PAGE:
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South Africa: Solo artist risks body to promote queer gender rights inside posh galleries.

Author: Ray Mwareya Date Published: 09 Jan 2018
  • South Africa: Solo artist risks body to promote queer gender rights inside posh galleries.

    “I take a huge risk; I move my black queer body in posh museums and galleries, deftly avoiding pieces of art that cost thousands or millions. I can’t break them, these are irreplaceable artefacts. This is my goal to make visible the difficult plight of black queer LGBTI bodies in South Africa,” says Thandile Mbatsha in his/her own words.

    Thandile is 26, young and full of positive anger. “I grew up in a home infested with domestic violence. I have scars on my body from trying to stop my father from beating my mother (who is my hero).”

    Her anger, she has turned it around, “to sensitize my community and make sure that my non-binary and queer body enters the gender spaces that our ancestors could never.”


    Therefore Thandile describes herself as a choreo-activist. “I invented this word for myself,” she says. “Choreo-activism means conducting a series of body movements that address a social ill. The location and staging, sometimes in sensitive, wealthy galleries also make the work choreo-activism.  It´s disruptive, visual body artwork and is protest art.”

    Her body is her reference. “When I am on stage my intersections as a black queer body are my first point of departure. I cannot separate myself and my art from our collective realities.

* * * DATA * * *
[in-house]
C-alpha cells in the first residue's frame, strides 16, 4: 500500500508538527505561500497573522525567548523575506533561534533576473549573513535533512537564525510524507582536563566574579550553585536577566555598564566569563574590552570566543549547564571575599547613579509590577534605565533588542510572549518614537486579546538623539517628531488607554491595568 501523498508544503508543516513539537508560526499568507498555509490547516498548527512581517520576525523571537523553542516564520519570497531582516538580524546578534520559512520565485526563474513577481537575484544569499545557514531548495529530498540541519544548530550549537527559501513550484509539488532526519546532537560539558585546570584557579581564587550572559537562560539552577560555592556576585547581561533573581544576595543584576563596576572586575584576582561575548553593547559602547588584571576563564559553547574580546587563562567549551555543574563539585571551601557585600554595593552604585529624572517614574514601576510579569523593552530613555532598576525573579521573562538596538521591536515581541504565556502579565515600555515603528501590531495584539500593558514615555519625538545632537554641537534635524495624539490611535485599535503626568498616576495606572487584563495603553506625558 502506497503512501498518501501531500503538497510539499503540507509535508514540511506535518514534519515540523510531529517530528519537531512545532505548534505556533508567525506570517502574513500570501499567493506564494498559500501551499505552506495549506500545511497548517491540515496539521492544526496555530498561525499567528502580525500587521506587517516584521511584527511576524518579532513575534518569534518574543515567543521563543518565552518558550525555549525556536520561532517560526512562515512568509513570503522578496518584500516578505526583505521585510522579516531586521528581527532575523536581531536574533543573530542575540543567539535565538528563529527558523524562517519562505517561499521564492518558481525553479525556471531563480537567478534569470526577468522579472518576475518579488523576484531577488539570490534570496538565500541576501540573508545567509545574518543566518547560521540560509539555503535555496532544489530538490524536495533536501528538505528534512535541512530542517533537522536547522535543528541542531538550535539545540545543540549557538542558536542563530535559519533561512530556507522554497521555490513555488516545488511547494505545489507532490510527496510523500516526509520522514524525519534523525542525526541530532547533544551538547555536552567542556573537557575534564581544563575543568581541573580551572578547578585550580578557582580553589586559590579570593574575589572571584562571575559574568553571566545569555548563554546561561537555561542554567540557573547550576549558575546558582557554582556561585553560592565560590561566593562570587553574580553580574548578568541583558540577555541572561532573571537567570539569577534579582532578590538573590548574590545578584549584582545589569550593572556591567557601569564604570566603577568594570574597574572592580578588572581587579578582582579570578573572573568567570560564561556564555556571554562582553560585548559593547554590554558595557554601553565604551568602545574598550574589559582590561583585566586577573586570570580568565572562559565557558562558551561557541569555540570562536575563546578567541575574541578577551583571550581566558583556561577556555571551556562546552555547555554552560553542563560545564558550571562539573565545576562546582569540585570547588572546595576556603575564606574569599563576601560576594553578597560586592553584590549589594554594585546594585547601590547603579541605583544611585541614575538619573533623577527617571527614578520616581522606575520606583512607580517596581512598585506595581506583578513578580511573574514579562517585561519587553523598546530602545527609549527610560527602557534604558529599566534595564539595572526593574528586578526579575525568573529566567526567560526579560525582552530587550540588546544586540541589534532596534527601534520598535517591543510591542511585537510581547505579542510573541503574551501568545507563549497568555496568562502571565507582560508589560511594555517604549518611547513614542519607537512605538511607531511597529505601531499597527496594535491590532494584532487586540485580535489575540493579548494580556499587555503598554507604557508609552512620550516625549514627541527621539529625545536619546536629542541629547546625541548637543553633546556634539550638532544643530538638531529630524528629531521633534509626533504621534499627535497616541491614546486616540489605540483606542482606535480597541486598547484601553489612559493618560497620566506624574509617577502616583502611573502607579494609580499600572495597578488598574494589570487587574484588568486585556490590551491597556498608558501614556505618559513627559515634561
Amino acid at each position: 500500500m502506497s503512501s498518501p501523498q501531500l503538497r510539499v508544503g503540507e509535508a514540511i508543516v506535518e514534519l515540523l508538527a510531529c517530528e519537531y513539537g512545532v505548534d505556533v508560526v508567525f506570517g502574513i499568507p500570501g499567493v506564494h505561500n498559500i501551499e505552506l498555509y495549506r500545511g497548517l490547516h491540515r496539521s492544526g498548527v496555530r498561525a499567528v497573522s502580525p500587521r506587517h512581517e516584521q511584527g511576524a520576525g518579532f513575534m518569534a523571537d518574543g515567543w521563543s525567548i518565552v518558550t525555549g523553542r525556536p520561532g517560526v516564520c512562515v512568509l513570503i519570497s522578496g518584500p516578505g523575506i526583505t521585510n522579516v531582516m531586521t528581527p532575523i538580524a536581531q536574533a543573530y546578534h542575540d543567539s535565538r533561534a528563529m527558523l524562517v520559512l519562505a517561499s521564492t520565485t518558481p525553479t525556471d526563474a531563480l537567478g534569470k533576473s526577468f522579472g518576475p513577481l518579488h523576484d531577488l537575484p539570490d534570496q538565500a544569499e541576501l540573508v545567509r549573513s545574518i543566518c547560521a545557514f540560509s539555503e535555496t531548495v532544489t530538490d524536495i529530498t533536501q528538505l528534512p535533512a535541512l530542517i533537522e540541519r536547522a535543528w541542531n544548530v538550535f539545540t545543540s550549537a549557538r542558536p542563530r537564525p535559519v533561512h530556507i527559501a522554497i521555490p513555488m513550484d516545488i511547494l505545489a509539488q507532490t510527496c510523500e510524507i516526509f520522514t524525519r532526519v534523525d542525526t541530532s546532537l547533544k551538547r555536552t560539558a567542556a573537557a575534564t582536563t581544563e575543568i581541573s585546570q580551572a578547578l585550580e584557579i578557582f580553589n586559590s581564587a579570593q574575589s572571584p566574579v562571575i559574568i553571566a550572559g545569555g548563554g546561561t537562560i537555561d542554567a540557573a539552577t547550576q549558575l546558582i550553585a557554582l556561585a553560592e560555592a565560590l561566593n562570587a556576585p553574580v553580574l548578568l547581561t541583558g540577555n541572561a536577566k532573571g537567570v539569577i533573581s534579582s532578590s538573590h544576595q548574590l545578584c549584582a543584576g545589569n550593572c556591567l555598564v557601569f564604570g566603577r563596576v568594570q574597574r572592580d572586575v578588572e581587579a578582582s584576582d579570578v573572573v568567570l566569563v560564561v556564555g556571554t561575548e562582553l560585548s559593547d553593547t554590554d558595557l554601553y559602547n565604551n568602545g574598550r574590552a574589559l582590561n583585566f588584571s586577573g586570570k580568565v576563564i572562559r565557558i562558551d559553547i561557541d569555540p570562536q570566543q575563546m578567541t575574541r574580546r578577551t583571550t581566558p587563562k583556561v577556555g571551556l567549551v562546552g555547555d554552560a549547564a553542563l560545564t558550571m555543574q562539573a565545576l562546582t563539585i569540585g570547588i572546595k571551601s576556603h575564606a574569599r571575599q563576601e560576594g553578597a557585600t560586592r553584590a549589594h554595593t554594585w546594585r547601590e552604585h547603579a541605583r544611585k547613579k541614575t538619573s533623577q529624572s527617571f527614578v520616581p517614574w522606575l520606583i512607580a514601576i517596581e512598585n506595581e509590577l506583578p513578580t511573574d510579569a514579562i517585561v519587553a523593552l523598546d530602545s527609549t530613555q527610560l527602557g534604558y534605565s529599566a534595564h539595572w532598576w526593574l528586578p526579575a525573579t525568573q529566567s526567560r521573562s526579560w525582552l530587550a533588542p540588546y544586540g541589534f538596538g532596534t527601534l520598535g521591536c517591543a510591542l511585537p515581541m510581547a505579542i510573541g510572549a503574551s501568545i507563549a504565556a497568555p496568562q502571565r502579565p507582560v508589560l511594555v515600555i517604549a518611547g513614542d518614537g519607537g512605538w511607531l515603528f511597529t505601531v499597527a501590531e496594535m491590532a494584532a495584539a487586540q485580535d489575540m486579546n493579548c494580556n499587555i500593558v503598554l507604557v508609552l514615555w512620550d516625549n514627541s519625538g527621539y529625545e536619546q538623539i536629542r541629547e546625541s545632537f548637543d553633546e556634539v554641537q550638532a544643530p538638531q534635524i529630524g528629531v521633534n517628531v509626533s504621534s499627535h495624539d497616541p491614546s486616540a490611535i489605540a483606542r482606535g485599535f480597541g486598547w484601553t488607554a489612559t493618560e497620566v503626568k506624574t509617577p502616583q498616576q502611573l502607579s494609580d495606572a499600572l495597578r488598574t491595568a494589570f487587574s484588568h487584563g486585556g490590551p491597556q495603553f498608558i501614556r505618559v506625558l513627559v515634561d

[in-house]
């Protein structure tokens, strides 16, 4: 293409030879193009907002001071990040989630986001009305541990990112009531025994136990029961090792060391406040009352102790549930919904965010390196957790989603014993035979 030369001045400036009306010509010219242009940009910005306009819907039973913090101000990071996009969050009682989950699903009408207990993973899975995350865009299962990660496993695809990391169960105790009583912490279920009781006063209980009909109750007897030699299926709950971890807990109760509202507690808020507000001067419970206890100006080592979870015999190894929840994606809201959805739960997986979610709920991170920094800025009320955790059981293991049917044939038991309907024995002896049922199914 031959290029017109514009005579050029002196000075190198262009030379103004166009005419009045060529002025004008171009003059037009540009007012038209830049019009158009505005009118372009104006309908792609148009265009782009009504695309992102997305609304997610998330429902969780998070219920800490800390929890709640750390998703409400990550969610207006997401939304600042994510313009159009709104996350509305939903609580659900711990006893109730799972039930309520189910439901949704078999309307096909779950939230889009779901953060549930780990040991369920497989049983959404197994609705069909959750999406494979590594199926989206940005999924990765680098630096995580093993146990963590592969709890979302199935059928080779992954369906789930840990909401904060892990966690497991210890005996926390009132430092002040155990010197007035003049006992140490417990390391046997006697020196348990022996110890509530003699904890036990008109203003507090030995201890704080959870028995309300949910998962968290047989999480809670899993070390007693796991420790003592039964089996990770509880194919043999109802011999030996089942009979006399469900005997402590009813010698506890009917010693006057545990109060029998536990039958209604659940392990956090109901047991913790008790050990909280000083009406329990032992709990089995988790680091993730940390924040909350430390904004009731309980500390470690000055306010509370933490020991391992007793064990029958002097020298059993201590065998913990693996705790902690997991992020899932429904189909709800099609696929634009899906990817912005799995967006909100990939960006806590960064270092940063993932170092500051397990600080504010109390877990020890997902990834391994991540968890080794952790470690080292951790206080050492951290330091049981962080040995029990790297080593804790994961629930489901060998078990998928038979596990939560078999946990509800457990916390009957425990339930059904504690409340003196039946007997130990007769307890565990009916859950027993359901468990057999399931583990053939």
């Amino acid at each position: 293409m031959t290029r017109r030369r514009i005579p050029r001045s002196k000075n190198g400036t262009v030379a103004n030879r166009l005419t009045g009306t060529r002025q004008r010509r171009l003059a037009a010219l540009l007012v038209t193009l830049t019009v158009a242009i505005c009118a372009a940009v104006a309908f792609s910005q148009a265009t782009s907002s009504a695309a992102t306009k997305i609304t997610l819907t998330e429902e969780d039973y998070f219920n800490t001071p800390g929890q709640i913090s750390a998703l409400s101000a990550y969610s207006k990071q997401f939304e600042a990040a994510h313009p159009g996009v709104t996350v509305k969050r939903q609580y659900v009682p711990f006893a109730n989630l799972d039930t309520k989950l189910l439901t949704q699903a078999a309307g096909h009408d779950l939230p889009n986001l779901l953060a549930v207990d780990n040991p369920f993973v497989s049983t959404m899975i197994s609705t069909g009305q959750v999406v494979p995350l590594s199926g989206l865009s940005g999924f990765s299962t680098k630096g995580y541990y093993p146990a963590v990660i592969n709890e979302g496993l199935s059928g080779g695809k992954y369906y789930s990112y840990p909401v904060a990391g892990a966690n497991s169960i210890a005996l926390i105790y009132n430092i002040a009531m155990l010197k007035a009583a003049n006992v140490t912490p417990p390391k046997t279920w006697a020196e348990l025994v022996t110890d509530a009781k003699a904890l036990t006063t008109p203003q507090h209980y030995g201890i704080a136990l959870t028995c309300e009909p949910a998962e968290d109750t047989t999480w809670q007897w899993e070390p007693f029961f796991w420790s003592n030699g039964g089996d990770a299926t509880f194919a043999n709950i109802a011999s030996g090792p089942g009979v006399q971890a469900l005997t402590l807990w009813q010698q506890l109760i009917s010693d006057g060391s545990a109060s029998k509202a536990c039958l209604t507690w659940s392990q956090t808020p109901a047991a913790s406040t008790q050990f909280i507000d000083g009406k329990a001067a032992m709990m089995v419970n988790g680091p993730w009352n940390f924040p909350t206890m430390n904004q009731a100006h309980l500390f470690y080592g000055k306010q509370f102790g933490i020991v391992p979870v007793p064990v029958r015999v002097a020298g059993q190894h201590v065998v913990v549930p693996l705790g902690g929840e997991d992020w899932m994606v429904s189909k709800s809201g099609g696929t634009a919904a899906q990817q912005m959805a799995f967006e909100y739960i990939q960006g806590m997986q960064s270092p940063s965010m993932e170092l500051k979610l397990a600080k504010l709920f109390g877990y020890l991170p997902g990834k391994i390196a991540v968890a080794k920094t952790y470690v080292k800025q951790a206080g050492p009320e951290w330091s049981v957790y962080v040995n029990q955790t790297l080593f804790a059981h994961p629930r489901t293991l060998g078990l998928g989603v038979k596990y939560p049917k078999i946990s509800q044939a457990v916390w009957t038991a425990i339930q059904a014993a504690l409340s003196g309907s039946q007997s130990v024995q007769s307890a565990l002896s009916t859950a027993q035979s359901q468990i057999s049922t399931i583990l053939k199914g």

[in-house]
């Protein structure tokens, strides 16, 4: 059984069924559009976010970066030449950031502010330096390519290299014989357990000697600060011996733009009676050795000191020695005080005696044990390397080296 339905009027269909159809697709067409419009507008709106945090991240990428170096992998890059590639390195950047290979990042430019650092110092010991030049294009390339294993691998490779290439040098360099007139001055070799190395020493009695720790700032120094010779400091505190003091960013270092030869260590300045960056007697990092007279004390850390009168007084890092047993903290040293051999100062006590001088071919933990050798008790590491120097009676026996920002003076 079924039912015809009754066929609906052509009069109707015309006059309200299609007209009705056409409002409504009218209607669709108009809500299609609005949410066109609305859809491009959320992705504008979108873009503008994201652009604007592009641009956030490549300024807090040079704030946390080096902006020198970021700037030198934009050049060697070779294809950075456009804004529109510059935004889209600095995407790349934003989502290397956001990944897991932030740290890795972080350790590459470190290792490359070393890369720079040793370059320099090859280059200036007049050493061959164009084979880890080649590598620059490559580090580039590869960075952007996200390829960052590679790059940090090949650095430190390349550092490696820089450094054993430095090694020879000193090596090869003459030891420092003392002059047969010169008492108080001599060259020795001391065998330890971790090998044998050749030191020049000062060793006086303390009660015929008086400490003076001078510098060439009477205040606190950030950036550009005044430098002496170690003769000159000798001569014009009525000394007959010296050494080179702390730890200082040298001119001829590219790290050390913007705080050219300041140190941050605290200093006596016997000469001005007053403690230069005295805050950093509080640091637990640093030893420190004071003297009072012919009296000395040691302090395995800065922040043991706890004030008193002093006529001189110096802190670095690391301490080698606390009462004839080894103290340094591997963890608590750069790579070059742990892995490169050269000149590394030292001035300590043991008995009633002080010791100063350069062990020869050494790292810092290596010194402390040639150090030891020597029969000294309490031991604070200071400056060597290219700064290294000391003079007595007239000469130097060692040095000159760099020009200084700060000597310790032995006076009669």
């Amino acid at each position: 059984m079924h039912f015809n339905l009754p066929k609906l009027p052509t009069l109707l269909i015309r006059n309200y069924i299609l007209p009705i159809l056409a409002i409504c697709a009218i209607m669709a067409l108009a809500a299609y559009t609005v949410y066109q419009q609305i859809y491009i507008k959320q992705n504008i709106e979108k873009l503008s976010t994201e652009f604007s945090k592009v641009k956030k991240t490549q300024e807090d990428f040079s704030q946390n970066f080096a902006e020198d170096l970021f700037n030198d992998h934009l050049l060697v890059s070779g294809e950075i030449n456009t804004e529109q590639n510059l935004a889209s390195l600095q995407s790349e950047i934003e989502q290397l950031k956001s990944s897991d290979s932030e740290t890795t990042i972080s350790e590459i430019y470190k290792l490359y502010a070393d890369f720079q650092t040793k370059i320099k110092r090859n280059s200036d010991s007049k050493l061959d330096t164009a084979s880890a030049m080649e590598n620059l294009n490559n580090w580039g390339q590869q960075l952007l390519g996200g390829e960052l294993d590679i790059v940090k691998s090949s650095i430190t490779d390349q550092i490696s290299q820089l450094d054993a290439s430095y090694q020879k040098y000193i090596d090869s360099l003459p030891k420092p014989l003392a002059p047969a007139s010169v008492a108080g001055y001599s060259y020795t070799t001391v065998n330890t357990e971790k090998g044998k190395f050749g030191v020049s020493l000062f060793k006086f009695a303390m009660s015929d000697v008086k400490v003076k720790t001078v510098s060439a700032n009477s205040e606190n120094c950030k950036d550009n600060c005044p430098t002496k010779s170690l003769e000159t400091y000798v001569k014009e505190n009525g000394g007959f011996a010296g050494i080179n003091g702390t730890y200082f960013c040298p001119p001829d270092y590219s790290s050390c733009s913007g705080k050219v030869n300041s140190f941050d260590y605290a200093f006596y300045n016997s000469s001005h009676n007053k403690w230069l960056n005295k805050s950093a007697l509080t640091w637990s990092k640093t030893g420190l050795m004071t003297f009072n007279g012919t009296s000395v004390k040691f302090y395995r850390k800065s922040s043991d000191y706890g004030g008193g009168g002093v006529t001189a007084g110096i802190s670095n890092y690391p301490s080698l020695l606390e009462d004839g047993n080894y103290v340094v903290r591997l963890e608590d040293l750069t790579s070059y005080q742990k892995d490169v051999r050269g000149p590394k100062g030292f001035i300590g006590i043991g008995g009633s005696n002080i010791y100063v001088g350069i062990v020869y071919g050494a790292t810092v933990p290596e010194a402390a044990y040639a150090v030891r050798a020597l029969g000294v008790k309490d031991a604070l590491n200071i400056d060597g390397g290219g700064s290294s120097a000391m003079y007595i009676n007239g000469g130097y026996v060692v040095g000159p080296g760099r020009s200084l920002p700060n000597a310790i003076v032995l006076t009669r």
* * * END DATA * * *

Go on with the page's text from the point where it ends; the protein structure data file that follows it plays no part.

She catches attention for her rowdy art – “I get commissioned and curated by galleries and museums sporadically. While I wait for a constant residency I work with young school children to confront rape, and sexuality bullying. It´s a hefty task.”


    Thandile was born in 1993 in Khayelitsha, on of Cape Town´s most known townships, a “place full of issues” when it comes to respecting the choices of queer residents. Certificates of distinction at the South Africa National School of Arts and the Cape Town University Dance School has steeled her resolve.

    Thandile feels says the queer body community are under siege in Cape Town, curiously, a place loosely described as “Africa´s most gay and lesbian-rights friendly city.”

    “The gravest danger facing the LGBTI community is facing in South Africa right now, today at 04.January .2018 are hate crimes,” says Thandile emphasizing her fury with an actual date.

    Thandile claims: “A young openly lesbian woman in Strand, Cape Town city was murdered on New Year’s Day. Noxolo ‘Noxie’ Mabona was stabbed to death during an altercation, allegedly related to her sexuality, at a party on the first of January. She had gone to her neighbour’s house to join a party.”

    Thandile sighs, as if giving up. “That one can be killed by their neighbour means us queer bodies we are hunted even in our own backyards.”

    A lifetime of bullying: